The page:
Family of Me

by Daphne
Updates Mondays and Fridays

Scene 112: A Calm Reunion

(I’m sitting alone at a large Japanese pond, staring idly out at the water as a gentle breeze makes small waves along its surface. Beneath the water’s surface koi swim freely, darting forward occasionally to snap at unseen morsels of food. I breathe deeply, letting the fresh air and serene setting calm my nerves. As I rest, I hear the soft sound of footsteps behind me.)

Ivy (The Partner): Mind if I join you?

Mom (Me, smiling): Welcome, Ivy. Have a seat.

(I gesture to the grass and Ivy sits down beside me, staring out at the water as well. I enjoy her company in silence for a short time before speaking up.)

Mom: What made you come back?

Ivy (shrugging): It felt like it was time. I was really upset after our last conversation… I felt betrayed. At the time it felt like you were trying to hide my future from me, but I think I understand your intent now. I’m not sure I would have reacted poorly if I saw our present before working through your past, but I understand why you thought that.

Mom: In retrospect, I wish I could have given you the choice.

Ivy: It’s okay, Mom. I’ve seen it all now, at any rate.

Mom: What about our relationship itself? About how it’s grown in some ways, but that we’re still struggling in others?

Ivy: I was upset about that, but I couldn’t stay that way. I can’t be angry at you for not resolving problems that I couldn’t solve.

Mom: I still want to improve things with my partner… I’m working on it, at any rate.

Ivy: I know, Mom. I’m here with you now, and they were my problems to begin with. I’d like to work on them together.

Mom (smiling): I’d like that very much.

Ivy: Besides, I wouldn’t want to disappoint my sisters. They all wrote me such lovely messages… I assume you delivered them?

Mom: Of course.

Ivy (teary-eyed): I love you, and I love my sisters. It feels good to be with you all again.

(Ivy leans over to rest her head on my shoulder as we both gaze out over the water. After taking in the peaceful scenery together for a bit, Ivy speaks up again.)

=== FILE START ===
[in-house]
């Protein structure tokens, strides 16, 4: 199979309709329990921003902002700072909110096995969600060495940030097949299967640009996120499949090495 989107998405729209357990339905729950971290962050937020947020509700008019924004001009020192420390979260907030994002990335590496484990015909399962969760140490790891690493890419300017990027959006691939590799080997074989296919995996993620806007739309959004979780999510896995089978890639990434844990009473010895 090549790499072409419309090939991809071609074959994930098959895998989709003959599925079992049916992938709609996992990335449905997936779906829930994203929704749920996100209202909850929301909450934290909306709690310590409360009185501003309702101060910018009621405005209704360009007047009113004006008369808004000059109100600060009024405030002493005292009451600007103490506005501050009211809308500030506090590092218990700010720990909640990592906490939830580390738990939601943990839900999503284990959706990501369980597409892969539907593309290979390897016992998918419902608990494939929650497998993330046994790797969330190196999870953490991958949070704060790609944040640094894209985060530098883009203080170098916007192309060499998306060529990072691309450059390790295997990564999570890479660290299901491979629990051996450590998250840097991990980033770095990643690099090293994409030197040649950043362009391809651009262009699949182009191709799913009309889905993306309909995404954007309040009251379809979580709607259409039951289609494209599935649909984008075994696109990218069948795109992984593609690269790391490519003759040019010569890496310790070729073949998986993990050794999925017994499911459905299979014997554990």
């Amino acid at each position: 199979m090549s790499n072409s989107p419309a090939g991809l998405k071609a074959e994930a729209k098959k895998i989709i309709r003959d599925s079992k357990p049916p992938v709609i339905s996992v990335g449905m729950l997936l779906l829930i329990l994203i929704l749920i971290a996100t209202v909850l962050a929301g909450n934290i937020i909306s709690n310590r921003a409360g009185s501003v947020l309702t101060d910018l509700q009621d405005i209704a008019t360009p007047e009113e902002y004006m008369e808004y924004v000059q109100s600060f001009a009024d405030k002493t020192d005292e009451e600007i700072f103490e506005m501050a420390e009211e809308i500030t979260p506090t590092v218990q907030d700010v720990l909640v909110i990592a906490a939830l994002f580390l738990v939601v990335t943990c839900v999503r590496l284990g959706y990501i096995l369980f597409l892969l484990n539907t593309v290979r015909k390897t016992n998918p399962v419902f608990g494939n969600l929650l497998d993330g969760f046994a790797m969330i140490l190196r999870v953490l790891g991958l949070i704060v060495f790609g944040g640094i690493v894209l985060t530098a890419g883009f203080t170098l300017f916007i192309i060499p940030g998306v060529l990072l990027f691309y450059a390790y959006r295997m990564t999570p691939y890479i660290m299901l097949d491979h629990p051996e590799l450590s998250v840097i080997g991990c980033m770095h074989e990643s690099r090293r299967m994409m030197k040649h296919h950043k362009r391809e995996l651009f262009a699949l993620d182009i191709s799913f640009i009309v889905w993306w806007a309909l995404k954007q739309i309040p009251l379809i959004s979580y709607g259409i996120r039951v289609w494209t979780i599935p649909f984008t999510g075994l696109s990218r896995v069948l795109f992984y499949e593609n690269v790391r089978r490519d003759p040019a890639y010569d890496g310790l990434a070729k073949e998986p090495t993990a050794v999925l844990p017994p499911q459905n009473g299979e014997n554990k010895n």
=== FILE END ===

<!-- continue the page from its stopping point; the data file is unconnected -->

Ivy: So what’s happening with our partner now, anyways? What’s our goal there?

Mom: We’re learning to exist apart from each other again.

Ivy (surprised): Wait, you mean she’s moving out?

Mom: No, not that far apart. But she’s trying to find more time to be on her own, or with our child and without me. She’s already taken our kid on one trip by herself, and she’s planning others.

Ivy: And you’re okay with that?

Mom: Absolutely — I help her plan them, it’s not like they’re a secret. It’s very encouraging, to be honest.

Ivy (shocked): How is that encouraging!?

Mom: Separation is important in long-term relationships. As people become closer to each other over the years, there’s a tendency to become fully enmeshed in each other’s lives, and for the two partners themselves as a single entity: The Couple. Unfortunately, that also smothers any chance at romance.

Ivy: This sounds a little familiar…

Mom: We learned it from a book, remember? Esther Perel’s *Mating In Captivity*. Romance thrives on mystery, on longing. Finding ways to be apart from your partner is key to romantic desire.

Ivy: I get it, but… I can’t shake the feeling that finding ways to be apart is just… Trial separation.

Mom (hesitant): It might be. I guess it’s technically a win-win in that regard — either we rekindle our desire for each other and learn how to keep that fire going, or… Or we don’t, and we’ve relearned how to exist alone. We’d both have the skills to hit the ground running for the next chapter of our lives.

Ivy (shuddering): That’s… That’s really scary. I love our partner a lot.

Mom: I do too… But I can’t deny that we don’t feel as romantically compatible as we once did.

Ivy: Granted.

Mom: We’ll always be together in some fashion, at least. We had a kid with each other, and we’re both dedicated parents. Throughout all of our relationship troubles, we’ve both said repeatedly that we’ll always be connected as co-parents.

(Ivy is silent for several moments.)

Ivy (tearful): Mom, is our marriage dying?

Mom: No, sweetheart, but it’s changing. It’s a struggle, but maintaining a relationship is always a struggle. Even if things feel effortless, you still choose to turn towards each other in times of stress and decide to grow in the same direction. Our relationship has to grow into something new to survive, but… We’re compatible enough that we can still choose to nurture it together.

Ivy: Even though it might not be a romantic relationship when we’re finished.

Mom: Just so.

(Ivy pauses for a moment, taking that in.)

Ivy: I guess I’ll change too, then?

Mom: Of course, but you’d have to change anyway. All of us are continually changing and growing — even as you represent a particular time in my life, you’re also becoming something new in order to exist with me in the present.

Ivy (smiling): We’re becoming your daughters.

Mom: You were always my daughters.

Ivy: I don’t know if that’s true… But it’s undeniably true now.

(I wrap an arm around Ivy and pull her close; she returns the gesture and snuggles into my side.)

Ivy (tearful): I missed you, Mom.

Mom (relieved): I missed you too sweetheart. Shall we tell the rest of the family that you’re back?

Ivy (grinning): Yes, let’s.